Viktor Orbán’s interviews, scheduled for every second Friday, usually portend some important announcements. The one held on February 4 began with this sentence by the reporter: “Let’s start with a domestic issue, specifically with the hottest one, education.” Indeed, it is an issue that might have far-reaching consequences for Fidesz’s long-term political future. Since that conversation took place, Mrs. Judit Czunyi, undersecretary responsible for public education, has been removed from her position, and all attempts at appeasing the restless teachers who have had enough of the humiliation they suffer at the hands of the government agency, the Klebelsberg School Maintenance Center (KLIK), have failed. It is also unlikely that the roundtable discussions initiated by the ministry of human resources will yield the kinds of results Zoltán Balog, the minister, was instructed by Viktor Orbán to achieve. The government hopes that with some minimal concessions and a promise of improvements in the functioning of KLIK the protesting voices can be silenced. Or at least this is what Viktor Orbán, who is the mastermind behind the overcentralized, conservative educational system introduced in 2010-2011, hopes. He is thoroughly satisfied with the current state of affairs, and he claims or pretends that the newly introduced system is a vast improvement over the former one.
Just as János Lázár’s statements on the size of Hungary’s public sector were full of untrue claims, Viktor Orbán’s assertions about the state of education in 2010 are equally unfounded. He made three claims: (1) “the Hungarian educational system was financially bankrupt, accumulating hundreds of billions of debt” prior to 2010; (2) “all international assessments showed that Hungarian children’s performance was continually deteriorating”; (3) since 2010 the government “has invested 700 billion forints in education,” which included 450 billion in development and the rest in raising salaries.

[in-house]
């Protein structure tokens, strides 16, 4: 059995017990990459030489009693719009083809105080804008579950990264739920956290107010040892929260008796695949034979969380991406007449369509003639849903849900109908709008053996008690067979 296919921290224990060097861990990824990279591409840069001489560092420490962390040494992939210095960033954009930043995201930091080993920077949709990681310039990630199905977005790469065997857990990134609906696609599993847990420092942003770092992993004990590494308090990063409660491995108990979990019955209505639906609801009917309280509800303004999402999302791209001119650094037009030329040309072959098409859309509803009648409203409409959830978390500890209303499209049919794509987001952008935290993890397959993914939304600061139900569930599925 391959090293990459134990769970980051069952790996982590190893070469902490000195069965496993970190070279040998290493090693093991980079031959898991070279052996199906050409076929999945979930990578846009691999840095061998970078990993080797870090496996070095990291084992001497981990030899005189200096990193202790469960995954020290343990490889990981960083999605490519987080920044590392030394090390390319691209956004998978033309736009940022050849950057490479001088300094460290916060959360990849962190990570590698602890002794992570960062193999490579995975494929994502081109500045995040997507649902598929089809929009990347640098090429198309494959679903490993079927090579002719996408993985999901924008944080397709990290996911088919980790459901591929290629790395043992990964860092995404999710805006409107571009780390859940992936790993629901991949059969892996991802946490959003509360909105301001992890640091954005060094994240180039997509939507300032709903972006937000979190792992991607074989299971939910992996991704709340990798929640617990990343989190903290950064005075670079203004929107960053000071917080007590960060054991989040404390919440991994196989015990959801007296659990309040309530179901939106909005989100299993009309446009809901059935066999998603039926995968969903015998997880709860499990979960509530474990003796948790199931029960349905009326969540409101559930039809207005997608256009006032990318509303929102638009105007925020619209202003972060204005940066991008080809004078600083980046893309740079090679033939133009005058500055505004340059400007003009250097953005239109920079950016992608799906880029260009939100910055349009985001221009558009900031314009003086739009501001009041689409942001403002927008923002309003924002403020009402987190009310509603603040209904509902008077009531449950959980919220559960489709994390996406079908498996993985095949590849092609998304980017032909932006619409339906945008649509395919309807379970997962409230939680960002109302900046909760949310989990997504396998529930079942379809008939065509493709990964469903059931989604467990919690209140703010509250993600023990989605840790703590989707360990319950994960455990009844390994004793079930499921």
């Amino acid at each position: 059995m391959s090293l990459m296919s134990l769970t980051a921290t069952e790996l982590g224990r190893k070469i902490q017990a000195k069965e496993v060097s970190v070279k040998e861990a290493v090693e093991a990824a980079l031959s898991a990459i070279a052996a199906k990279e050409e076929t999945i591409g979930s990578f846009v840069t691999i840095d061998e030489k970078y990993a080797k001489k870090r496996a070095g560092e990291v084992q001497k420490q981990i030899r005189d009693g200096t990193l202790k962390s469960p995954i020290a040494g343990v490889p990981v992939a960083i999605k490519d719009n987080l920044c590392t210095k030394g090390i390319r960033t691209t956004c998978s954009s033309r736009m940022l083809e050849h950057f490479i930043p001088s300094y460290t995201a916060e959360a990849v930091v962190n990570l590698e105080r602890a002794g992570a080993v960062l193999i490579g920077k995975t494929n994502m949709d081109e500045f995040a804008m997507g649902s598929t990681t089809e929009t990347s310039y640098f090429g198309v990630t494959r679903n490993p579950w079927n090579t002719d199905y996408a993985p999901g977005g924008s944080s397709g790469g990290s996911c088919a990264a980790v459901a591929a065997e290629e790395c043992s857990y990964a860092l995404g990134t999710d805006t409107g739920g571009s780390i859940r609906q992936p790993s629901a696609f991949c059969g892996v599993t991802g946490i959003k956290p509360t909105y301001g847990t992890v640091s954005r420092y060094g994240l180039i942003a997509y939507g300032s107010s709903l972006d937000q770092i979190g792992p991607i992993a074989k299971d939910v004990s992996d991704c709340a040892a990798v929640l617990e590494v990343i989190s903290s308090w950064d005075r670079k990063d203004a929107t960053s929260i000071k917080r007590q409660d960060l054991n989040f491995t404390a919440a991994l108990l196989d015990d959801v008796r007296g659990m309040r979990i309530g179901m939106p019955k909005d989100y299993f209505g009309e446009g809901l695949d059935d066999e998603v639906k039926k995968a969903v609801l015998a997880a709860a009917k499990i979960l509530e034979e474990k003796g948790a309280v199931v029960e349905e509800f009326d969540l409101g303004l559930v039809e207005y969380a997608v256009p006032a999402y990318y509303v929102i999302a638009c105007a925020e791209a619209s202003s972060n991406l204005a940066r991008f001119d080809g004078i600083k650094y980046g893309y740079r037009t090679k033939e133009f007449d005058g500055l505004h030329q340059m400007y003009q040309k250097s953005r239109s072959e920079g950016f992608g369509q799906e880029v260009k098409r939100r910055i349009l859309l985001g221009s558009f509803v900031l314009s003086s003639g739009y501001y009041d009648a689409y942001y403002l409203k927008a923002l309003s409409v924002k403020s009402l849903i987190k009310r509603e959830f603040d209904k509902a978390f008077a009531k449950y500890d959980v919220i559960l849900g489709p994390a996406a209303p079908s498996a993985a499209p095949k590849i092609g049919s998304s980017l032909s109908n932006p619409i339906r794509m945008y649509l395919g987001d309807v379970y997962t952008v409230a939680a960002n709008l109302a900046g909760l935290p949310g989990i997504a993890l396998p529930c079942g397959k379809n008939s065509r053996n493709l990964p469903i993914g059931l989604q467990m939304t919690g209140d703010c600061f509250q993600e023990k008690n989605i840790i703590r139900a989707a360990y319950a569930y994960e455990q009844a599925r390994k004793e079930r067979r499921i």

No one, not even the most critical opponent of the Orbán regime, maintains that all was well with Hungarian education before 2010, but today teachers as well as students would be happy if they could just return to those days. Critics were vocal then too, especially after 2008 when the government was forced to tighten its belt and education, like everything else, received less money than before. But let’s take a look at a graph that shows government expenditures on education in several countries in the region between 2004 and 2013. Hungary (red) currently spends the smallest percentage of its GDP on education. The decline in expenditures for the sector after 2010 is spectacular. Less and less money has been spent on education, and some of that most likely ended up in the pockets of swindlers hanging around Fidesz. It is enough to read about Árpád Hadházy’s (LMP) February 4 press conference, “Corruption Info,” in which he told details of the incredible corruption around European Union subsidies earmarked for education. The money spent on “development” that Orbán was talking about didn’t do much to improve the quality of Hungarian education.
I don’t know which international assessment of student performance Orbán had in mind when he talked about the steadily deteriorating student performance because there are several. I decided to take a look at the Program for International Student Assessment (PISA), a worldwide study by the Organization for Economic Co-operation and Development (OECD) of 15-year-old school children’s scholastic performance in mathematics, science, and reading. The first such survey was taken in 2000 and since then it has been repeated every three years. The last one is from 2012. Given the drop in Hungarian student achievement between 2009 and 2012, I dread the results of 2015, which will be released soon.